But this gives the XML modeler something to think about. Do you create an explicit <Section> element that allows <Part>, and <Part> that allows <Chapter> (which gets us down to our basic unit)? If you do this, then the root element (probably <Book>) will either need to allow <Section> and/or <Part> and/or <Chapter> or you will force anyone tagging a just-chapter book (as in Fig. 3) to tag an "empty" copy of each level until they get to the level that has any content.

Fig. 4. Empty level-specific elements needed to represent a simple, flat book.

Fig. 4Empty level-specific elements needed to represent a simple, flat book.

The simpler strategy (from a model writing point of view) is to have one element (<book-part> in our case) that has a type attribute (@book-part-type) that describes the type (or level) of the book part. Then, <book-part> is allowed to recurse, or allow <book-part> children. In this way, you can make as many levels as needed, and if @book-part-type is not a controlled list (which it is not in BITS), then you can call them whatever you like.

Compare Figs. 5 and 6, which both show a book with just chapters.

Fig. 5. A simple chapter-only book tagged with explicit level elements.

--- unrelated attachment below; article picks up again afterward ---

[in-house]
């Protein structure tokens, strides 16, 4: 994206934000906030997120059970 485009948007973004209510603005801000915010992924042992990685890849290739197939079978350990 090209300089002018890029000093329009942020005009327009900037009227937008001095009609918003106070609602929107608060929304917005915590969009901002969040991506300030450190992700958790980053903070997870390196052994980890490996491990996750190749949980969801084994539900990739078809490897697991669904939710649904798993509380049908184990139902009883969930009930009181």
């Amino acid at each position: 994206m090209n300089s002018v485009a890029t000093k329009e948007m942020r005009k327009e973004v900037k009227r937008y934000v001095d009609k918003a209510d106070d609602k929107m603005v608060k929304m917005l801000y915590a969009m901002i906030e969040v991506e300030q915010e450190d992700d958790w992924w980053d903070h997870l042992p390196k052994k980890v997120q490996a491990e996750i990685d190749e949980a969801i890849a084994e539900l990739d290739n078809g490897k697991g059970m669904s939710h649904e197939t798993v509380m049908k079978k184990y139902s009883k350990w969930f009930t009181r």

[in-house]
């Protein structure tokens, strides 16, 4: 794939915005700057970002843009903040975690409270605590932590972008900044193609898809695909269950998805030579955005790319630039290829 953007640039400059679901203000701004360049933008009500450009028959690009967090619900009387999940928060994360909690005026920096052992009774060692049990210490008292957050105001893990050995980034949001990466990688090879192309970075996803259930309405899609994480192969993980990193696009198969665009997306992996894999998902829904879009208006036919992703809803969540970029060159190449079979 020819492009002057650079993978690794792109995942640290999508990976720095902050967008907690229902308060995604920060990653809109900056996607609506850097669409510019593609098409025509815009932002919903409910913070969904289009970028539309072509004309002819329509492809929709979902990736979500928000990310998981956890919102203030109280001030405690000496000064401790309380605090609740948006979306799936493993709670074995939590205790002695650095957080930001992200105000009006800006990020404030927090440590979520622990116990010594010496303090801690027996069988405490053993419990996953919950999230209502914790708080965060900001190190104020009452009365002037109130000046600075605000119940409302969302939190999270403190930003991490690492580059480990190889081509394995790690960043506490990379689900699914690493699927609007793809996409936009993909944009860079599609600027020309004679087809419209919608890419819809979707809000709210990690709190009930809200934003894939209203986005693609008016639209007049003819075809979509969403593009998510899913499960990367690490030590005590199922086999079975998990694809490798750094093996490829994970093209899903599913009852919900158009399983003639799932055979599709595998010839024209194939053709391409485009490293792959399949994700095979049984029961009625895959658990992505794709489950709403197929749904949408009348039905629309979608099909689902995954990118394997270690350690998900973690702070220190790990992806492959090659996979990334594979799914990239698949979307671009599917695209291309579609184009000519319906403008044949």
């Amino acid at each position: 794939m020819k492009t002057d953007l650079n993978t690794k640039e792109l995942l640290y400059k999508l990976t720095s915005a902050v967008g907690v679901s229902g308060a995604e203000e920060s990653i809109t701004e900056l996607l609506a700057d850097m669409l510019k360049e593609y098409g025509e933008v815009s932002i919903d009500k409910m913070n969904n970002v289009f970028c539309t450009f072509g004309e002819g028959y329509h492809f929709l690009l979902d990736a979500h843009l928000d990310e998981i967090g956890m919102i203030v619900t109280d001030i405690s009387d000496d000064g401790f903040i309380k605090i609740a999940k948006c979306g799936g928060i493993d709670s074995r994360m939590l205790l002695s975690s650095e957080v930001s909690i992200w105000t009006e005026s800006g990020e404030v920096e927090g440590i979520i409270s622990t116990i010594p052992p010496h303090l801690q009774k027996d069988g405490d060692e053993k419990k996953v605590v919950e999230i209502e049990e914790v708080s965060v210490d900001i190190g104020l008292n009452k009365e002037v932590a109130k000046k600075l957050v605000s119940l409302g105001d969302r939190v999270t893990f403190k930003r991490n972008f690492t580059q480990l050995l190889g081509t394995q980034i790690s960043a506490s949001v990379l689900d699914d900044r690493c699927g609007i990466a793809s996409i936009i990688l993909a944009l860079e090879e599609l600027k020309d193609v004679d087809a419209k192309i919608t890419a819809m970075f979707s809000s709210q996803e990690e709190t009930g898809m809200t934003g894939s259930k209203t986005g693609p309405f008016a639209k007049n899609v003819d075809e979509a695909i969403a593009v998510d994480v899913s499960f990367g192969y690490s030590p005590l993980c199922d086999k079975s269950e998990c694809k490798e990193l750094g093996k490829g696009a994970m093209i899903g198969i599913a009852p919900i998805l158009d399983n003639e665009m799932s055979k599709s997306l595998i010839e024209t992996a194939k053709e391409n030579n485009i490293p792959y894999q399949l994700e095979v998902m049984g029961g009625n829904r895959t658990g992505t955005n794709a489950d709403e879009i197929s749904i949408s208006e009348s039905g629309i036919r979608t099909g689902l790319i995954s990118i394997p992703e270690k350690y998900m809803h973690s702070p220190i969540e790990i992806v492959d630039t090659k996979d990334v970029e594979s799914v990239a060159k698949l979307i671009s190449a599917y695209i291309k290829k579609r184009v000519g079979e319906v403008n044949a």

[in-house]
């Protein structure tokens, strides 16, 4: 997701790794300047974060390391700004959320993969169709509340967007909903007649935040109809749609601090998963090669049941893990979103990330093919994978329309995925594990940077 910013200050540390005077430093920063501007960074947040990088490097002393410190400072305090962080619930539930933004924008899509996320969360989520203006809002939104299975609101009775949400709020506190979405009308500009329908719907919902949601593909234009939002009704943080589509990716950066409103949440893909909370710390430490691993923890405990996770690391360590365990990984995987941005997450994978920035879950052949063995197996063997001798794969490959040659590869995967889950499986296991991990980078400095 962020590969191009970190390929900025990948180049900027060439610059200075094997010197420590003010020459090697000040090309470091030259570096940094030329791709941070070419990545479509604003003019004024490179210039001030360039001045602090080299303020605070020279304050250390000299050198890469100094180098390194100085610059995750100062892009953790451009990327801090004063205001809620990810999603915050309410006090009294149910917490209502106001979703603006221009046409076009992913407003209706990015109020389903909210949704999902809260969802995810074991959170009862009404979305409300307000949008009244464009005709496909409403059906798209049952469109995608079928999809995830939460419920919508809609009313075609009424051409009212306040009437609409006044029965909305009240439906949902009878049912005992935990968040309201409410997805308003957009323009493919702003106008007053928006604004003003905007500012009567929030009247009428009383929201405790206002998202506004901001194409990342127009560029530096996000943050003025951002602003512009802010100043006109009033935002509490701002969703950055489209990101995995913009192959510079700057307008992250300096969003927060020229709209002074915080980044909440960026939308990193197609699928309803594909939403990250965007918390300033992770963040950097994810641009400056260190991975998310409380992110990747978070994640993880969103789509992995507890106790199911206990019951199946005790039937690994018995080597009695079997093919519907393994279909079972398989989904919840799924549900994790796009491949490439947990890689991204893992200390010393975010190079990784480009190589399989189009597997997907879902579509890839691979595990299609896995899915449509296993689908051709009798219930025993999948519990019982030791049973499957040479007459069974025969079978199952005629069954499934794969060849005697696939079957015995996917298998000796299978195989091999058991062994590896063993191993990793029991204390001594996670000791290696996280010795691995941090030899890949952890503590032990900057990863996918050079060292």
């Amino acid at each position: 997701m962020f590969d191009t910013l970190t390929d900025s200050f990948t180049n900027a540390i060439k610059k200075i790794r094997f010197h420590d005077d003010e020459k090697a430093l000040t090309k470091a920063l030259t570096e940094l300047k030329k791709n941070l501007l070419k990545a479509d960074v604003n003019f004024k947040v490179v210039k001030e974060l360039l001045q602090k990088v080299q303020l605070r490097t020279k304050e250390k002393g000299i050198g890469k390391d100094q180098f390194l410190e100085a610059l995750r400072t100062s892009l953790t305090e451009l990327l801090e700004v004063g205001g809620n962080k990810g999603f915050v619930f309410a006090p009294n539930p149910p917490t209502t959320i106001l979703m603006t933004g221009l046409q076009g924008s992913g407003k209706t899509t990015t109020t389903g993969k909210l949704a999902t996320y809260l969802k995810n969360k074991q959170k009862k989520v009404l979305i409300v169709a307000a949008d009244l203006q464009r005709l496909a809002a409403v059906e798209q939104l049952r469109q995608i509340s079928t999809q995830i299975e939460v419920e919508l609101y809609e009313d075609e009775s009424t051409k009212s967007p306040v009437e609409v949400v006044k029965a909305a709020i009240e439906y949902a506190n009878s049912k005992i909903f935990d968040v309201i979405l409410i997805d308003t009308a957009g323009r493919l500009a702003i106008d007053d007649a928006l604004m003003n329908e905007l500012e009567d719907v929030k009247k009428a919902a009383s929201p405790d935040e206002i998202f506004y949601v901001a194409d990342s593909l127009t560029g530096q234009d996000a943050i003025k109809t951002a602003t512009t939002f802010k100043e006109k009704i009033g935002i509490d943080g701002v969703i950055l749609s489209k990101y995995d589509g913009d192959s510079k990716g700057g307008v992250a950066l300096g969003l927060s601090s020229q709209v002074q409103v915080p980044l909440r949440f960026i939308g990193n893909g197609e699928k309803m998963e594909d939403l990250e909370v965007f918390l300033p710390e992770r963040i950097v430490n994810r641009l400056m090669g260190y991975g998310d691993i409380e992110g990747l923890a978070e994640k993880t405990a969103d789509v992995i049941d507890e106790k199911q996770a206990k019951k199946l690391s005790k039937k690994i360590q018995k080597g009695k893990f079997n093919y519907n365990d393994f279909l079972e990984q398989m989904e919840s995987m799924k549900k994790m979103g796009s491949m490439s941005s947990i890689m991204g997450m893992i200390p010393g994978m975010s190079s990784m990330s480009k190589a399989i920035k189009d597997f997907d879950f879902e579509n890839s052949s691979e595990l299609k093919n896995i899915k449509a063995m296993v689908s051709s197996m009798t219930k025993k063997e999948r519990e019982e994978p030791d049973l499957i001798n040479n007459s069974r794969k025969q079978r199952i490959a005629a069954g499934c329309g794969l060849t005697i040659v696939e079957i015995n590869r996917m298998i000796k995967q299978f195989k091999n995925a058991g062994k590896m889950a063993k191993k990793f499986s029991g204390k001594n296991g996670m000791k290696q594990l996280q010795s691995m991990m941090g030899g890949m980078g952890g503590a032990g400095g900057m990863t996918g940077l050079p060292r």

Fig. 5A simple chapter-only book tagged with explicit level elements.

Fig. 6. A simple chapter-only book tagged with generalized <book-part>.

Fig. 6A simple chapter-only book tagged with generalized <book-part>.

A Book, One Document or Many Documents?

One of the basic design decisions of the Working Group was that a book should be able to be represented as a single XML document (with a single root element (<book>) or "assembled" from a set of <book-part>s (let's say chapters for now). The later seems a little odd, but it is in line with the JATS article model, which does not describe "issues" or "journals" but includes enough information in each article to allow a publishing system to assemble or create them from a collection of articles.

Modeling books as a single XML document is pretty straightforward. <book< includes book-level metadata (<book-meta>), book-level frontmatter like Preface, Forward, etc (<front-matter> to distinguish it from chapter/article-level frontmatter in <front>), book-level body content (all of the descendant Parts and Chapters in <book-body>) and book-level backmatter (<book-back>).